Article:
Los Pobladores 200 proudly embraced their forebears until they were confronted by a cloistered secret of which a fringe minority of Mexicans never discussed beyond a whisper down through the years — that “black blood” or African DNA was infused in Mexican ancestry. The contention did not sit well with Los Pobladores 200 whose members considered themselves traditional Mexican with Indigenous roots and/or a blend of Indigenous and Spanish. For decades historians of Mexican culture had rejected the notion of African infusion. Eventually, scholars from the Los Angeles area, including professors from the University of Southern California, and California State University, Dominguez Hills—part of a sub-committee formed during a citywide effort to com- memorate L.A.’s Bicentennial anniversary in 198l—became concerned and endeavored to set the record straight. Unfortunately, divulging the true history of the original pobladores was “a political hot potato,” according to the late Dr. Doyce Nunis, Jr., professor emeritus of California history during the time at the University of Southern California.
Nunis said, “The descendants of Los Pobladores were very sensitive to the prospect of being revealed as having African roots. But history is history — you cannot change it. And the subcommittee found the evidence.”
The highly qualified team had been assembled by Nunis to establish the indisputable truth about the contribu- tions of Black-Mexicans to the seeding and nurturing of colonial Los Angeles. The multiracial ethnicity of the pobladores was considered a fallacy by the scholarly establishment and never accepted until explicit census information was found in an archive in Seville, Spain. Documents there confirmed that 11 families recruited by Felipe de Neve, the first Spanish governor of Alta California, arrived from the Mexican provinces of Sinaloa and Sonora.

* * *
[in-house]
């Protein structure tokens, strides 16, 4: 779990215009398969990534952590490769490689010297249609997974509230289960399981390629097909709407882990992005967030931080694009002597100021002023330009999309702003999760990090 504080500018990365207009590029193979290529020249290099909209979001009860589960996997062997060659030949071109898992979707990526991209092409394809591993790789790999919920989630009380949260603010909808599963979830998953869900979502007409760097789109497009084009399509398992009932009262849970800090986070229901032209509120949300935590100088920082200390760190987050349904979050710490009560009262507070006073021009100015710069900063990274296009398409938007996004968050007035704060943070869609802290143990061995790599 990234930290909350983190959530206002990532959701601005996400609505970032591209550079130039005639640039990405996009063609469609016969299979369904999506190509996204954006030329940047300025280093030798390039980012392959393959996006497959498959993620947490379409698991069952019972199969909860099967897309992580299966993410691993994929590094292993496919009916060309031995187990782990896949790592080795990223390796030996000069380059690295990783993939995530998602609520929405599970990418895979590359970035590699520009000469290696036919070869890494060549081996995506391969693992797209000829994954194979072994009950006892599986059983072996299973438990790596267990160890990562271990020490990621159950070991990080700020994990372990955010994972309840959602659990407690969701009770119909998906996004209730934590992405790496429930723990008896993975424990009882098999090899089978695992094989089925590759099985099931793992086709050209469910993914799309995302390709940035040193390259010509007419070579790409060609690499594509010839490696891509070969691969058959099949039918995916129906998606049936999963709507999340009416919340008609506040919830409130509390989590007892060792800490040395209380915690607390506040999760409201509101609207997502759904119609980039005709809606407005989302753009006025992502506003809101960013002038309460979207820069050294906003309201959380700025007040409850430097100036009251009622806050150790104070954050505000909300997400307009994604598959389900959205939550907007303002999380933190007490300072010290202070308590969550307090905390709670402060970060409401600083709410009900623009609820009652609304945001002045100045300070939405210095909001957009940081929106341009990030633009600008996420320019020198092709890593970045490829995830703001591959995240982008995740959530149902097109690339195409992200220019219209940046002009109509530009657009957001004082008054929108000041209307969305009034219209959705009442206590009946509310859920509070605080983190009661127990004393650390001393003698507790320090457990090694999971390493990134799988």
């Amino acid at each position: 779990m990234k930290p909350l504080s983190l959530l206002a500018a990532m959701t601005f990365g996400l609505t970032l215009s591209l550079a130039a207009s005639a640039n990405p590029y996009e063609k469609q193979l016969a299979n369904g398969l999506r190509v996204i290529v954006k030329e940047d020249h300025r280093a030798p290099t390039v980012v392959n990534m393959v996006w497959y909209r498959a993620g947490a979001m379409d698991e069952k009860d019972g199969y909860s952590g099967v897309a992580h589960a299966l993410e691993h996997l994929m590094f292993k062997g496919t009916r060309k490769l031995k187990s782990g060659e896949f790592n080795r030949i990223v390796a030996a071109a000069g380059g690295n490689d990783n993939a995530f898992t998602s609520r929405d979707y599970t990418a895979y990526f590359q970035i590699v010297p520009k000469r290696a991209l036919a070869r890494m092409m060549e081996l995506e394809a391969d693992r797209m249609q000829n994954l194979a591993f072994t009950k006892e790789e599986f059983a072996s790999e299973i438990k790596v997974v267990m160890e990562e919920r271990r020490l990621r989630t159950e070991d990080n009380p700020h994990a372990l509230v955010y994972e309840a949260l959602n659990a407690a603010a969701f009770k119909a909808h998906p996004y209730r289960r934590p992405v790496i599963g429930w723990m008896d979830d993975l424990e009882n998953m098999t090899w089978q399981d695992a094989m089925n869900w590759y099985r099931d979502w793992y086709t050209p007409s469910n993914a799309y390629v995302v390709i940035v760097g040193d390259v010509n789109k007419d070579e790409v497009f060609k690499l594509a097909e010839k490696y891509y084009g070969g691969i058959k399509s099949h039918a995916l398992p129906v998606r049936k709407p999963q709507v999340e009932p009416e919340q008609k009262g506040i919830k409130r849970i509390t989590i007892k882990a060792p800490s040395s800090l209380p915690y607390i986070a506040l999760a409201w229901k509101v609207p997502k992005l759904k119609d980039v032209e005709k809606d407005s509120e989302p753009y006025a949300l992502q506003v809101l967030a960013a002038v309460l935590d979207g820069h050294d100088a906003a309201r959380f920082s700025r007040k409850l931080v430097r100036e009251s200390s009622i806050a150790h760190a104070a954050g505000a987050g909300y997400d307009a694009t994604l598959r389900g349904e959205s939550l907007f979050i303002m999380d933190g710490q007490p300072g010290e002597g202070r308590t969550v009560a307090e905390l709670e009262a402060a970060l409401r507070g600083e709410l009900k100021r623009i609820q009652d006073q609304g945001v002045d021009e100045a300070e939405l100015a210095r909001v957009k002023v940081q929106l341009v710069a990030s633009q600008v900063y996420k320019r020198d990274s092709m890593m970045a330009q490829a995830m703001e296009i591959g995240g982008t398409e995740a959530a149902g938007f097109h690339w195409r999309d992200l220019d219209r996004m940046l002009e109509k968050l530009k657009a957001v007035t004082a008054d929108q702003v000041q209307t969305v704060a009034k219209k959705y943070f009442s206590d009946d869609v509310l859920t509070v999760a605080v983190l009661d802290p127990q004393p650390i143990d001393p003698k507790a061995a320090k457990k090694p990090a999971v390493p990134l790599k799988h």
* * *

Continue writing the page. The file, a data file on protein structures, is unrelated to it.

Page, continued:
Los Pobladores 200 is reticent to this day to discuss the subcommittee’s groundbreaking findings. Nunis asked a former student, Donald T. Hata, in 1978 to chair the Pobladores Subcommittee for the City of Los Angeles and to research and draft a commemorative plaque to honor the pobladores for the City’s Bicentennial cele- bration in 1981. They helped to replace the old plaque on display at Olvera Street with the current one which accurately depicts the multiracial make up of the founders, and the inclusion of the Third Root from Africa in Mexican history, and by extension, Los Angeles.
Olvera Street was a favorite destination for elementary school “field trips” prior to 1981 for children throughout L.A. County. Prior to 1981, Black pupils from the city’s urban core were not privileged to the truth that Black-Mexicans were not only involved in the colonizing of Los Angeles but were the dominant settlers in the city’s founding. This writer was one of those students who traveled to Olvera Street for field trips on several occasions during my years attending Clara Barton Hill Elementary in San Pedro, Calif.
It should be noted, the African connection occurred when more than 200,000 slaves from Africa were exported to colonial Mexico by Spain in the 15th century to labor in the sugar cane fields and silver mines. The region was colonized in 1519. Over time, the African slaves revolted against their Spanish enslavers, gained freedom, but never returned to Africa.
Inter-marriage with both Spaniards and indigenous resulted in mulatto and Zambo cultures, respectively. The inter-mix of indigenous people and Spaniards birth the mestizo culture. The 44 pobladores arriving in Los Angeles in 1781 were 11 mulatto and mestizo families — including children. The majority were mulatto. Serv-
ing with Hata on the subcommittee was an A-team of scholars, that included Miriam Matthews, the first African American to earn a degree in library science at USC, who went on to have an illustrious career as a librarian and archivist of African American history in Los Angeles. Matthews helped to document the city’s multiracial origins, listing all of the pobladores by name, race, sex, and age.
Matthews, who died in 2003 at age 98, also amassed a collection of approximately 4,600 black-and-white photographs documenting the African American experience in Los Angeles and California, including images depicting the founding of the city, African American stagecoach drivers and overland guides to California, and the multiracial Californio family of Pio Pico, the wealthy Black-Mexican landowner for whom the City of Pico Rivera and Pico Boulevard are named.
Hata would go on to earn a doctorate in history and stellar achievement on the way to earning the distinction as an emeritus professor of history at California State University, Dominguez Hills.